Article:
• During an 11-year period, 1,069 patients received renal allografts at the University of Minnesota Hospital, Minneapolis, and infections developed in seven (0.65%) due to mycobacteria (Mycobacterium tuberculosis and M kansasii). The primary infection was in joint or subcutaneous tissue in six patients and pulmonary (miliary) in one. Infections in joint or skin shared common features regardless of the species of Mycobacterium and usually mimicked acute pyogenic bacterial infection; all responded to antimycobacterial drugs. The clinical manifestations in our patient in miliary tuberculosis were compared with those of 19 other patients described in the literature. Although their systemic manifestations were more severe, the symptoms were often ill-defined and the diagnosis overlooked. Five of these 20 patients (25%) died of uncontrolled infection.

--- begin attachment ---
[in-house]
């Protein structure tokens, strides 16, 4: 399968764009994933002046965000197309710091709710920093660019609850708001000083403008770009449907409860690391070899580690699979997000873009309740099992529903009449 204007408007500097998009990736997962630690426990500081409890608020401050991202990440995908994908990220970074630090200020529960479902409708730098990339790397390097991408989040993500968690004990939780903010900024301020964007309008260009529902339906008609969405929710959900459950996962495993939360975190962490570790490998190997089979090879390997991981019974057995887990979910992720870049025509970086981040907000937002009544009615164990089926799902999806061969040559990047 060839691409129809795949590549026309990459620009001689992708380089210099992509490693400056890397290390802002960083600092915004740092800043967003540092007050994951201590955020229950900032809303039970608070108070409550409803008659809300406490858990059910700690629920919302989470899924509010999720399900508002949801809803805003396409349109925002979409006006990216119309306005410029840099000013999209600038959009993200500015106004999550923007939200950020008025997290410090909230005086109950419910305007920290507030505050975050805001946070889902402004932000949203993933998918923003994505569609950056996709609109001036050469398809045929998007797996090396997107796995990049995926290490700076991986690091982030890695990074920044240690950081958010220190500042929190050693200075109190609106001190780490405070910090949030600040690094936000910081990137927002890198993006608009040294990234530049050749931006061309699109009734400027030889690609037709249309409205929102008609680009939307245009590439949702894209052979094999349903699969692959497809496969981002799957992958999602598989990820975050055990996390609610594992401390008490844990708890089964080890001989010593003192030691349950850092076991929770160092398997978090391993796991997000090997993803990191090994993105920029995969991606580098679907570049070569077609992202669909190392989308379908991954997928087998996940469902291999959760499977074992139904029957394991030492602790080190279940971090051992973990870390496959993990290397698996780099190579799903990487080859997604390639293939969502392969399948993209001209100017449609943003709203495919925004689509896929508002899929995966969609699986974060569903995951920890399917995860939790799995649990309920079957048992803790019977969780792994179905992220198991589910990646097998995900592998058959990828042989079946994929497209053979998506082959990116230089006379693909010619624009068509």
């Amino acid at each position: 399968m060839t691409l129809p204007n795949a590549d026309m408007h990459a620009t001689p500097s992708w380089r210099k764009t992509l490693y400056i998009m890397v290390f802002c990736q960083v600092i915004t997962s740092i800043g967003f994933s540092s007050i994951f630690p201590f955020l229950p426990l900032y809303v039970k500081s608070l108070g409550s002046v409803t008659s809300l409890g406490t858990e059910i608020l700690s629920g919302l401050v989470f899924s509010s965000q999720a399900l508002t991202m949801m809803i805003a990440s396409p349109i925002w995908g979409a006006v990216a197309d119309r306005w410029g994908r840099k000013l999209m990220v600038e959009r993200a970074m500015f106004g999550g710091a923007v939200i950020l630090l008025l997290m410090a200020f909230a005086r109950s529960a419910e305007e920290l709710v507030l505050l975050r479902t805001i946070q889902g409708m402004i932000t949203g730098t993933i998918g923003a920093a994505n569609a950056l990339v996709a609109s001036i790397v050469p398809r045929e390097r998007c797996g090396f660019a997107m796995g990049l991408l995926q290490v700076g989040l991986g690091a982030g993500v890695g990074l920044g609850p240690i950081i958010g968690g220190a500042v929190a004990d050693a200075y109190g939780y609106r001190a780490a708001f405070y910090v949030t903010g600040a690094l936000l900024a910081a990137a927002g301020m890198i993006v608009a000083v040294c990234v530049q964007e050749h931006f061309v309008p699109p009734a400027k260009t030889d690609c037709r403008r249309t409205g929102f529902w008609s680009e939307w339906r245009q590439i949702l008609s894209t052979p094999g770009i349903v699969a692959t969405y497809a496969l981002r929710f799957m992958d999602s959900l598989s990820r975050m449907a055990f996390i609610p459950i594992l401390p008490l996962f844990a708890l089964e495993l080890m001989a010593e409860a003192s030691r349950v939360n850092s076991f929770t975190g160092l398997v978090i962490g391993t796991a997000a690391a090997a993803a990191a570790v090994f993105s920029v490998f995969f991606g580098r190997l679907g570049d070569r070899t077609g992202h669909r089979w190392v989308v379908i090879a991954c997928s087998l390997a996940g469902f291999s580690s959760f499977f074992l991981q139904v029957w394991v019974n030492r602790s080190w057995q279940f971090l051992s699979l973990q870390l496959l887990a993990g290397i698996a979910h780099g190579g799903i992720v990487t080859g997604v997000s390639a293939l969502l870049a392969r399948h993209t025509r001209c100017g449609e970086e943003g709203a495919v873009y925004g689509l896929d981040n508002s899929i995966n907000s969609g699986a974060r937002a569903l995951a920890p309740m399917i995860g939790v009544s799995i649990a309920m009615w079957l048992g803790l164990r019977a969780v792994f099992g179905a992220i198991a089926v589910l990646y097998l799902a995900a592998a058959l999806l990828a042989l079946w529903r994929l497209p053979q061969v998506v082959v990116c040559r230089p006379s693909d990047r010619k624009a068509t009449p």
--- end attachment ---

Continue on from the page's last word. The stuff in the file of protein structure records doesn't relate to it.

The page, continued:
(Arch Intern Med 1982;142:888-892)
Joseph Lloveras, Phillip K. Peterson, Richard L. Simmons, John S. Najarian. Mycobacterial Infections in Renal Transplant RecipientsSeven Cases and a Review of the Literature. Arch Intern Med. 1982;142(5):888–892. doi:10.1001/archinte.1982.00340180046010
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